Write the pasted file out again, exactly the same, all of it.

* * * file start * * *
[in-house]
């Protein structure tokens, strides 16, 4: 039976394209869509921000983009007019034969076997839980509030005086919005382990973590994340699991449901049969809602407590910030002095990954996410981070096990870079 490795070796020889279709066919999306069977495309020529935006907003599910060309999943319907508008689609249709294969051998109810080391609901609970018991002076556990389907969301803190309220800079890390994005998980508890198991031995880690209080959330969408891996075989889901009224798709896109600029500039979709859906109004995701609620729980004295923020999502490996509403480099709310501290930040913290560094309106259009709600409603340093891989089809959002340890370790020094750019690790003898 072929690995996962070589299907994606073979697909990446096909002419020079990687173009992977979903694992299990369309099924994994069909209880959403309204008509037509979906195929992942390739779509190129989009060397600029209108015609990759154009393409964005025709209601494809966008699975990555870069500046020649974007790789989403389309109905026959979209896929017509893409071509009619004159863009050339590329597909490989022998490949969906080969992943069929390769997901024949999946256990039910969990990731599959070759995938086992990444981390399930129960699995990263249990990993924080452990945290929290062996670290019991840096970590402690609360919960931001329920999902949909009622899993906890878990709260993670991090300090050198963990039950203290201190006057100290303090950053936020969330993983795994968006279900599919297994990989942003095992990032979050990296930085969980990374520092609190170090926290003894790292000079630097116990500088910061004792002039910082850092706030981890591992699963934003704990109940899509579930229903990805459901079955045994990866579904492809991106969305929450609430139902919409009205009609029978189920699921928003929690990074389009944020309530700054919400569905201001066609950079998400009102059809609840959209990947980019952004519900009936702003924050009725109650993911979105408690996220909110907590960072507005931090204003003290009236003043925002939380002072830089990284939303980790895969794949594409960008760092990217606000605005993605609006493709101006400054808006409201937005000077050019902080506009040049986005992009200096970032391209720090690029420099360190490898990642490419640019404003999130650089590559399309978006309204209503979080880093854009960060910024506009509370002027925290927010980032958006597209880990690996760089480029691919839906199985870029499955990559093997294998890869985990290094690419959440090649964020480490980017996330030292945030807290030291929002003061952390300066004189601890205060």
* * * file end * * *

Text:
[in-house]
């Protein structure tokens, strides 16, 4: 039976394209869509921000983009007019034969076997839980509030005086919005382990973590994340699991449901049969809602407590910030002095990954996410981070096990870079 490795070796020889279709066919999306069977495309020529935006907003599910060309999943319907508008689609249709294969051998109810080391609901609970018991002076556990389907969301803190309220800079890390994005998980508890198991031995880690209080959330969408891996075989889901009224798709896109600029500039979709859906109004995701609620729980004295923020999502490996509403480099709310501290930040913290560094309106259009709600409603340093891989089809959002340890370790020094750019690790003898 072929690995996962070589299907994606073979697909990446096909002419020079990687173009992977979903694992299990369309099924994994069909209880959403309204008509037509979906195929992942390739779509190129989009060397600029209108015609990759154009393409964005025709209601494809966008699975990555870069500046020649974007790789989403389309109905026959979209896929017509893409071509009619004159863009050339590329597909490989022998490949969906080969992943069929390769997901024949999946256990039910969990990731599959070759995938086992990444981390399930129960699995990263249990990993924080452990945290929290062996670290019991840096970590402690609360919960931001329920999902949909009622899993906890878990709260993670991090300090050198963990039950203290201190006057100290303090950053936020969330993983795994968006279900599919297994990989942003095992990032979050990296930085969980990374520092609190170090926290003894790292000079630097116990500088910061004792002039910082850092706030981890591992699963934003704990109940899509579930229903990805459901079955045994990866579904492809991106969305929450609430139902919409009205009609029978189920699921928003929690990074389009944020309530700054919400569905201001066609950079998400009102059809609840959209990947980019952004519900009936702003924050009725109650993911979105408690996220909110907590960072507005931090204003003290009236003043925002939380002072830089990284939303980790895969794949594409960008760092990217606000605005993605609006493709101006400054808006409201937005000077050019902080506009040049986005992009200096970032391209720090690029420099360190490898990642490419640019404003999130650089590559399309978006309204209503979080880093854009960060910024506009509370002027925290927010980032958006597209880990690996760089480029691919839906199985870029499955990559093997294998890869985990290094690419959440090649964020480490980017996330030292945030807290030291929002003061952390300066004189601890205060």